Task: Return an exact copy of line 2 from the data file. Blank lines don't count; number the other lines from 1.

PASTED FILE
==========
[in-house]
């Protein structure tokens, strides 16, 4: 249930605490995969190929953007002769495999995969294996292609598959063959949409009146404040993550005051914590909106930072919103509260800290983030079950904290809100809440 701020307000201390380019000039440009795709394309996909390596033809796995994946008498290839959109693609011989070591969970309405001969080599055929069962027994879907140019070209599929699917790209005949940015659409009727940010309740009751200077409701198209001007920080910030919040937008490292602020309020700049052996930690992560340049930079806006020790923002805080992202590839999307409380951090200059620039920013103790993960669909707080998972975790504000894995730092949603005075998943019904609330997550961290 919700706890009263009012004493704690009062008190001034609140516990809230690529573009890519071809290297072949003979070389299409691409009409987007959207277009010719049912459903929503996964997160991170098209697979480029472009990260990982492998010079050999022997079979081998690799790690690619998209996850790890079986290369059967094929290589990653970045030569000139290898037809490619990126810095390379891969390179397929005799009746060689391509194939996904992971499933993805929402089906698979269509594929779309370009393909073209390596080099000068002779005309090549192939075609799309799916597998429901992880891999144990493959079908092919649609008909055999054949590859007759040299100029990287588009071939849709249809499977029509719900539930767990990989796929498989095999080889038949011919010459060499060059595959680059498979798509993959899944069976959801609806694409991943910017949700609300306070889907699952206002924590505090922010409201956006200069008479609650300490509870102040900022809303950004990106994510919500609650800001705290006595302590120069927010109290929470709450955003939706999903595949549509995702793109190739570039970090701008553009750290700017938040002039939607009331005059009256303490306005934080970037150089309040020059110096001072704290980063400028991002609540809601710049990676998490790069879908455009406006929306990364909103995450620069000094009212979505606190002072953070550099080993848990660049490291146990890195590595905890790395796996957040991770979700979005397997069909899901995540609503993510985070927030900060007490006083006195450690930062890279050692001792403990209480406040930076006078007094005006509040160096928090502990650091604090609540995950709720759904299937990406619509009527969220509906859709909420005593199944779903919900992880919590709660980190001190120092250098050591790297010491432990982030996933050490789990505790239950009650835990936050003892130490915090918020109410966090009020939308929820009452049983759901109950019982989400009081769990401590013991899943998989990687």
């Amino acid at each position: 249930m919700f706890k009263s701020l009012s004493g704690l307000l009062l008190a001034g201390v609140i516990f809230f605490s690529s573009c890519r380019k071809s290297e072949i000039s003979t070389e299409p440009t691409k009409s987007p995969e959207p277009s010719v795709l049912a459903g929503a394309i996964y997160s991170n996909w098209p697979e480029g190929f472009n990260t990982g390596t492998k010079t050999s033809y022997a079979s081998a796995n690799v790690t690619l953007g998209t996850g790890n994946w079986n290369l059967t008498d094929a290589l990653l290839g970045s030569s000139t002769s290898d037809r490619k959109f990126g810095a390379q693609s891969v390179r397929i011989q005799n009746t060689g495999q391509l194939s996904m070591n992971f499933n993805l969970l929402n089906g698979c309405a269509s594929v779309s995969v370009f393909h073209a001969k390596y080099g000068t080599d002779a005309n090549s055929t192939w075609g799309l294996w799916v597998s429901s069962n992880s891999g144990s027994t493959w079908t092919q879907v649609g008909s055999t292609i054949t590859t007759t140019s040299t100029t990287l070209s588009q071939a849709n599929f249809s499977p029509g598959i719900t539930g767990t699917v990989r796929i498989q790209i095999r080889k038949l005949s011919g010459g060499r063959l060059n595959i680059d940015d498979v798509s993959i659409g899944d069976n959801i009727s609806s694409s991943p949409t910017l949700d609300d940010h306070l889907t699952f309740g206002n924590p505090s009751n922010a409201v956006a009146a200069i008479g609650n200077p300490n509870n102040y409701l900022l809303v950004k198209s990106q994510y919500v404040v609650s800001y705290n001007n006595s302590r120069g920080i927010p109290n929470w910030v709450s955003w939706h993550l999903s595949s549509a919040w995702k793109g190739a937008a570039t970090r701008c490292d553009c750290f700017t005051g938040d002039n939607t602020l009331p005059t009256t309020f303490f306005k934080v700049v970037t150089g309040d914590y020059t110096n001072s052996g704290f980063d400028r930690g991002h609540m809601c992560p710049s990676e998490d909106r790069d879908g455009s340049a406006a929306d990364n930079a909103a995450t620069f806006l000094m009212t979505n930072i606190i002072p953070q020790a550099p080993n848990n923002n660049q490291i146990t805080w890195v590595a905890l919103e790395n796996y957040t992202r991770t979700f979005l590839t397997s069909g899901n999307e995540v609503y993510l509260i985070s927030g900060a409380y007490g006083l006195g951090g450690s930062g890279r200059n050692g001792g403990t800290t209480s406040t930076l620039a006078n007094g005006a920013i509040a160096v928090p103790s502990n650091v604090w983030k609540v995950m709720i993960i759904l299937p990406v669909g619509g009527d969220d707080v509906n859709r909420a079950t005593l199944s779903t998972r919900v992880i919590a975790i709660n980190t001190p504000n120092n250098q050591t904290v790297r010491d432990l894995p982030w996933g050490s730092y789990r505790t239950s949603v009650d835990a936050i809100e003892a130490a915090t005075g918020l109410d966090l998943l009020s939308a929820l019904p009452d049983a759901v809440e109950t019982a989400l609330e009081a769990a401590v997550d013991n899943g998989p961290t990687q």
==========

């Protein structure tokens, strides 16, 4: 249930605490995969190929953007002769495999995969294996292609598959063959949409009146404040993550005051914590909106930072919103509260800290983030079950904290809100809440 701020307000201390380019000039440009795709394309996909390596033809796995994946008498290839959109693609011989070591969970309405001969080599055929069962027994879907140019070209599929699917790209005949940015659409009727940010309740009751200077409701198209001007920080910030919040937008490292602020309020700049052996930690992560340049930079806006020790923002805080992202590839999307409380951090200059620039920013103790993960669909707080998972975790504000894995730092949603005075998943019904609330997550961290 919700706890009263009012004493704690009062008190001034609140516990809230690529573009890519071809290297072949003979070389299409691409009409987007959207277009010719049912459903929503996964997160991170098209697979480029472009990260990982492998010079050999022997079979081998690799790690690619998209996850790890079986290369059967094929290589990653970045030569000139290898037809490619990126810095390379891969390179397929005799009746060689391509194939996904992971499933993805929402089906698979269509594929779309370009393909073209390596080099000068002779005309090549192939075609799309799916597998429901992880891999144990493959079908092919649609008909055999054949590859007759040299100029990287588009071939849709249809499977029509719900539930767990990989796929498989095999080889038949011919010459060499060059595959680059498979798509993959899944069976959801609806694409991943910017949700609300306070889907699952206002924590505090922010409201956006200069008479609650300490509870102040900022809303950004990106994510919500609650800001705290006595302590120069927010109290929470709450955003939706999903595949549509995702793109190739570039970090701008553009750290700017938040002039939607009331005059009256303490306005934080970037150089309040020059110096001072704290980063400028991002609540809601710049990676998490790069879908455009406006929306990364909103995450620069000094009212979505606190002072953070550099080993848990660049490291146990890195590595905890790395796996957040991770979700979005397997069909899901995540609503993510985070927030900060007490006083006195450690930062890279050692001792403990209480406040930076006078007094005006509040160096928090502990650091604090609540995950709720759904299937990406619509009527969220509906859709909420005593199944779903919900992880919590709660980190001190120092250098050591790297010491432990982030996933050490789990505790239950009650835990936050003892130490915090918020109410966090009020939308929820009452049983759901109950019982989400009081769990401590013991899943998989990687």